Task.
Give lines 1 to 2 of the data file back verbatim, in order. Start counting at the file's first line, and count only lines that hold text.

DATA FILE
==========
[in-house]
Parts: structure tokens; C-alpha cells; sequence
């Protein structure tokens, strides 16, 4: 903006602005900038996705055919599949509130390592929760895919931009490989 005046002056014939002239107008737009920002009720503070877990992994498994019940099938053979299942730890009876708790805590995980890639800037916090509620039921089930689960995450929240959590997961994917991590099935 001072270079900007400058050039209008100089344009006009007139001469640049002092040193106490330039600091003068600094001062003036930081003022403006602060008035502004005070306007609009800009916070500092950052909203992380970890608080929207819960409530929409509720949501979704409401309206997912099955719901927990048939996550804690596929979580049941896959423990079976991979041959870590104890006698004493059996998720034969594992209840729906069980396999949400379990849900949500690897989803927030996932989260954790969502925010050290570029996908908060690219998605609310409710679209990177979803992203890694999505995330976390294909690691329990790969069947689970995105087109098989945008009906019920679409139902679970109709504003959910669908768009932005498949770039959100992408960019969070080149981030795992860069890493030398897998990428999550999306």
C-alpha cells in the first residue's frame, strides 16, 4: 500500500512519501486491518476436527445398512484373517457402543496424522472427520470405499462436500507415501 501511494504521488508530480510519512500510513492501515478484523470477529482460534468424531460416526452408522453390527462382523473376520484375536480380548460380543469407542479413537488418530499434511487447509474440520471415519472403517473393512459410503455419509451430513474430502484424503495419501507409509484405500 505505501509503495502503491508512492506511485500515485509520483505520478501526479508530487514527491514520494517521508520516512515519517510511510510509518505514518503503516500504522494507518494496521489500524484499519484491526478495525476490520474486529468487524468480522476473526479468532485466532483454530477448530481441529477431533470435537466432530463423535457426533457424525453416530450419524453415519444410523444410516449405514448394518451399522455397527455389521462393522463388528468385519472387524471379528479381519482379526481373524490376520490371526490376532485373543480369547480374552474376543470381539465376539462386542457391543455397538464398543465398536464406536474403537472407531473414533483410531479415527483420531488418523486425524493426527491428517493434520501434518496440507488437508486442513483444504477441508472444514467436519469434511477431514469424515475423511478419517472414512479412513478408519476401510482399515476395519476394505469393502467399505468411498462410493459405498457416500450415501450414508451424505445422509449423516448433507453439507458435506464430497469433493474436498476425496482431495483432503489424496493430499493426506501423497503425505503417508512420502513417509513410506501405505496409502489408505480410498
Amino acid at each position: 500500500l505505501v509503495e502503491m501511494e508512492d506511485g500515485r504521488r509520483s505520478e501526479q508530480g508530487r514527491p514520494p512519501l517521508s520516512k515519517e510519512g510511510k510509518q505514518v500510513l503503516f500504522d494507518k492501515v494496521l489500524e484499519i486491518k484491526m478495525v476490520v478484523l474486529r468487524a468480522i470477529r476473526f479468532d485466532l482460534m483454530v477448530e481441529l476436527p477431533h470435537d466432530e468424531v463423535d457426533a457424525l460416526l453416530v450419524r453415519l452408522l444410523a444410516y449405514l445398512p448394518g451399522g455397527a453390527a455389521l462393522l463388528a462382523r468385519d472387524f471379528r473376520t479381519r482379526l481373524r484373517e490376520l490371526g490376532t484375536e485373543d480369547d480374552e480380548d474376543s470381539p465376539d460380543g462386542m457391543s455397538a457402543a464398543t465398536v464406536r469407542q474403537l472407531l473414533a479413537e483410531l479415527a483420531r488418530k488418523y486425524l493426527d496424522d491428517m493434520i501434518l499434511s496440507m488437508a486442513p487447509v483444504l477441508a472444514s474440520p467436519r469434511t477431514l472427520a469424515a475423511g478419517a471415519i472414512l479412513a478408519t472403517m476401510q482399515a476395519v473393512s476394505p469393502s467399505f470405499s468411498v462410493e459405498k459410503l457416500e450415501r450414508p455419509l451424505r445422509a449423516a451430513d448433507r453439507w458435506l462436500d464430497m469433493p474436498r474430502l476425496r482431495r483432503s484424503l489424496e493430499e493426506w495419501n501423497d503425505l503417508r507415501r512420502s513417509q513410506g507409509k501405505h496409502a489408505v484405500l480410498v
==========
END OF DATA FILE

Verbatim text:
[in-house]
Parts: structure tokens; C-alpha cells; sequence